Running can cause stress on the gluteus maximus and piriformis musculature. With each heel strike, there is a normal internal rotation of the femur, whose motion is controlled by the piriformis musculature; overtraining may cause injury to the piriformis. Running uphill will cause forward flexion of the pelvis, which in turn may cause a strain of the gluteus maximus musculature (which normally posteriorly rotates the pelvis).

Running injuries leading to sciatica like symptoms can be avoided by changing sneakers every 250-400 miles, at which point the sneaker loses 40% of its shock absorption capabilities. Initiating a good flexibility and strength program for the lower extremities would help in the prevention of repetitive strain injuries such as sciatica.

Biking with the pelvis flexed too far forward while reaching for the handlebars can also strain the gluteus maximus musculature. If the handlebars are set too far below the seat level, the rider may be forced to lean too far forward. A proper bike fitting may help prevent this injury. Be sure to consider bike size, seat height, and handle-bar height/angle.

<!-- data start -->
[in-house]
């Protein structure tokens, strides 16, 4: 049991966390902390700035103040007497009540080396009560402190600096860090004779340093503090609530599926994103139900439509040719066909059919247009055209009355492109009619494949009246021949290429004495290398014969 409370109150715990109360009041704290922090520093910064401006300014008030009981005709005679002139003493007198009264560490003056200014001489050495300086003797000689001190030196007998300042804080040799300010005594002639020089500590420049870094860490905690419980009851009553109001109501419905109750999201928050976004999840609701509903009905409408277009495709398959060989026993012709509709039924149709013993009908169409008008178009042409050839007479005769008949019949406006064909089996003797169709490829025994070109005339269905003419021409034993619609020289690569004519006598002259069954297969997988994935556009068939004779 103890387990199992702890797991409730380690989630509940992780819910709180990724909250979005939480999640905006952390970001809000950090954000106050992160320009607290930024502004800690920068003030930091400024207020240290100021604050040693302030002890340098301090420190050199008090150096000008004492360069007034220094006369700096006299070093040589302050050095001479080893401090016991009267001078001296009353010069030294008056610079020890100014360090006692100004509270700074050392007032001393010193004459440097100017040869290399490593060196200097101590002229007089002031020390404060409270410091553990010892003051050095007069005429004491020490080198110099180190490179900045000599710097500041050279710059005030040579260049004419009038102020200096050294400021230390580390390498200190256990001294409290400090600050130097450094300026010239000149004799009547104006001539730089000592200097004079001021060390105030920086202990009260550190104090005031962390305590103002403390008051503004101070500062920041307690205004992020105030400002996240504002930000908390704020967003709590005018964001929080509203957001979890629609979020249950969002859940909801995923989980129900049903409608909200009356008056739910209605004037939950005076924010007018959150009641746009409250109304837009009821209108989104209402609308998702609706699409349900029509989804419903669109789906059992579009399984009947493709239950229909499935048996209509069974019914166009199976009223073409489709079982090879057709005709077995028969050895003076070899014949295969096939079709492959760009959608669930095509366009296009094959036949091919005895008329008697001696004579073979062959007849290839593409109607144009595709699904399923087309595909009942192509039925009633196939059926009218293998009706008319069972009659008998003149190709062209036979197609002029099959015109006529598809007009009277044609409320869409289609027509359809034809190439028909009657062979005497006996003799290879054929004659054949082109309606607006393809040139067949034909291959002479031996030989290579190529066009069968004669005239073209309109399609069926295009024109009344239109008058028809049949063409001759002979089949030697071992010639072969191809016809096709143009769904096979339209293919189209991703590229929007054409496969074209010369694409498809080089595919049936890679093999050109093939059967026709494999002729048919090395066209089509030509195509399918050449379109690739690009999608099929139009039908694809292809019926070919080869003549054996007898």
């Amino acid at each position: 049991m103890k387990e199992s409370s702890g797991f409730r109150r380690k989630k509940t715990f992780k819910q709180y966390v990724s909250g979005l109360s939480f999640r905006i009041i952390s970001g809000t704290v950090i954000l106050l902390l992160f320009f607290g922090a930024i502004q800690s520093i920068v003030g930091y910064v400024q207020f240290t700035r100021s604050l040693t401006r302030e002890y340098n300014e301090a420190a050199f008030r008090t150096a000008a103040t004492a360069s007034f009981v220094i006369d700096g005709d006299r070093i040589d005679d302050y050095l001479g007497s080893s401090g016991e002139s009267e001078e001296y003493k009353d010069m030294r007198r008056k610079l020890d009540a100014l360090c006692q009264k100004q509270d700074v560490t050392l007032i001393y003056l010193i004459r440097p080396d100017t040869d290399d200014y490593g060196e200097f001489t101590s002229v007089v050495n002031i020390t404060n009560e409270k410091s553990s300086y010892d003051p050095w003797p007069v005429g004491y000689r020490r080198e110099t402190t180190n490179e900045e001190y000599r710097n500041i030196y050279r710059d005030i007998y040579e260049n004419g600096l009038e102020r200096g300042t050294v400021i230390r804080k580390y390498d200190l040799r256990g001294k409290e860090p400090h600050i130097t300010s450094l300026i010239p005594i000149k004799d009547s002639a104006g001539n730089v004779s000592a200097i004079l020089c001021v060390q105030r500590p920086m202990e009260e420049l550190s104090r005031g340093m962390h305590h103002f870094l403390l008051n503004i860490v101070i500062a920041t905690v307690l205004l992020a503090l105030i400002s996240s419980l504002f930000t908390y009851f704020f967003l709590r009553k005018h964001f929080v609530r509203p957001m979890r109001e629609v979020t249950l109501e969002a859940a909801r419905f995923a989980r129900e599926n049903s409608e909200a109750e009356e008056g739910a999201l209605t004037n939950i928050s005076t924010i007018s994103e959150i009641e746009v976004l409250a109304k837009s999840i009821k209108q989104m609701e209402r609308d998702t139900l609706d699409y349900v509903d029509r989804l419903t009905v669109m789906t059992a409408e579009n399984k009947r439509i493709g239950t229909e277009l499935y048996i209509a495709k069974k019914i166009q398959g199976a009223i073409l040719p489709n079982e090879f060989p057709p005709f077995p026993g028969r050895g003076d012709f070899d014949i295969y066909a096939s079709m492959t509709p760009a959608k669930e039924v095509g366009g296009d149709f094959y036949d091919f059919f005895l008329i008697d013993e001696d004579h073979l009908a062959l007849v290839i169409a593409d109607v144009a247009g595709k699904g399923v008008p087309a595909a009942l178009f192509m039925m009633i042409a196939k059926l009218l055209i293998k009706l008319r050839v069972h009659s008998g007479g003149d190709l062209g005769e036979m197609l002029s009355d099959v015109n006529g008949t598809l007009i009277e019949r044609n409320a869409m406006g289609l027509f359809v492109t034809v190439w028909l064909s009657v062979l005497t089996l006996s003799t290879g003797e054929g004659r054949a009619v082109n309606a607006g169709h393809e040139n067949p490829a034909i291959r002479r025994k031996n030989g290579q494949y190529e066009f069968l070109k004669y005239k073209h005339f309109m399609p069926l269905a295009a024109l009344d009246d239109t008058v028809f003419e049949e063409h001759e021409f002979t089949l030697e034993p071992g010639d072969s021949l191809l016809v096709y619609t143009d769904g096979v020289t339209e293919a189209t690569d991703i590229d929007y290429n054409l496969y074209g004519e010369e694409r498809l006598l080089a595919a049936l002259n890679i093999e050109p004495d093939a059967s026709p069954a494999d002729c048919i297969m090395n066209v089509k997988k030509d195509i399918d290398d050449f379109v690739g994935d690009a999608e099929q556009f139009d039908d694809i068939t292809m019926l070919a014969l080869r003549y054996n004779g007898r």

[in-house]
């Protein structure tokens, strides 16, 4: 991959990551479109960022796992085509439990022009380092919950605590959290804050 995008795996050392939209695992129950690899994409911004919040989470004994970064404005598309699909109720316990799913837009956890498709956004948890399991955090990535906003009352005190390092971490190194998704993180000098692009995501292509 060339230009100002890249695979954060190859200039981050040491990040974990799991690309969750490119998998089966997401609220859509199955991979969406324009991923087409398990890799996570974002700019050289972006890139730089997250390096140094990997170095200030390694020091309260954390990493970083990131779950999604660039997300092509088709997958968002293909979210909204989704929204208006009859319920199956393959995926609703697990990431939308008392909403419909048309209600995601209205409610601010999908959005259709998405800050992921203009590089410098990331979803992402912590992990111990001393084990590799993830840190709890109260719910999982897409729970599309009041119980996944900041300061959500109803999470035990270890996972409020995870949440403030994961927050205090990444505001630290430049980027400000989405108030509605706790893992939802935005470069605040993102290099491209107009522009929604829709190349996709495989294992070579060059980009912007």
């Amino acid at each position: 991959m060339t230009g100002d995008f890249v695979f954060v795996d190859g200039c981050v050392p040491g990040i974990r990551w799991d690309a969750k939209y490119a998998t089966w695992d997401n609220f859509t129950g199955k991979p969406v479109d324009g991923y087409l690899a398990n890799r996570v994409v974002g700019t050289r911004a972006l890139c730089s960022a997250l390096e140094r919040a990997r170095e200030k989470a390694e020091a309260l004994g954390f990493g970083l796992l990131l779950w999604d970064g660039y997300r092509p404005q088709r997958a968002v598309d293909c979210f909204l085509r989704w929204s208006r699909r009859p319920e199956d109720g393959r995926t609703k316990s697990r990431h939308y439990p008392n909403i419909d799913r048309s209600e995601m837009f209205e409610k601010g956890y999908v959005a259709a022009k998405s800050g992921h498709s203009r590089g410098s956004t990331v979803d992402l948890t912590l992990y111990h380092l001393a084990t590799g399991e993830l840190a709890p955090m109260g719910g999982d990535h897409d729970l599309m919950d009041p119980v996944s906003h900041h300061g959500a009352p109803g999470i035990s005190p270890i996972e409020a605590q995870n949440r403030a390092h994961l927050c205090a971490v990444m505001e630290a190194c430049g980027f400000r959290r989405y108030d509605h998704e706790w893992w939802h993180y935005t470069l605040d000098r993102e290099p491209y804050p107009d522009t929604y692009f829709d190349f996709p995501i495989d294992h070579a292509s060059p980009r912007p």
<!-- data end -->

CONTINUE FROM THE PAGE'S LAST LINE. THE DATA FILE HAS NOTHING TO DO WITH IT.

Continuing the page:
Conservative therapy of sciatica at Dr. Dubin’s office would consist of:

  • Deep tissue therapy to the muscles in the low back and buttock regions to free up soft tissue motion
  • Adjustments of the facet joints (joints between two vertebrae) in the lumbar spine to free up joint motion
  • Ultrasound / electric muscle stimulation to relax the musculature and restore normal muscle tone
  • Recommendation and demonstration of a home strengthening and flexibility routine for the lower extremities
  • Recommendation to reduce body weight, if necessary, via exercise routine and referral to a registered dietitian for a nutrition consultation.

If conservative therapy fails, a referral to an orthopaedic or neurosurgeon for an evaluation would be recommended.

Recommendations following an initial evaluation may include the following two procedures:

  • For a herniated disc: A partial discectomy, a surgical procedure to remove the portion of the posteriorly herniated disc causing compression on a lumbar nerve root.
  • For sciatica caused by degenerative changes in the lumbar spine: A laminectomy to widen the spinal canal and removal of unnecessary ligament material and bone spurs that are irritating the nerve root in the central canal and intervertebral foraminal space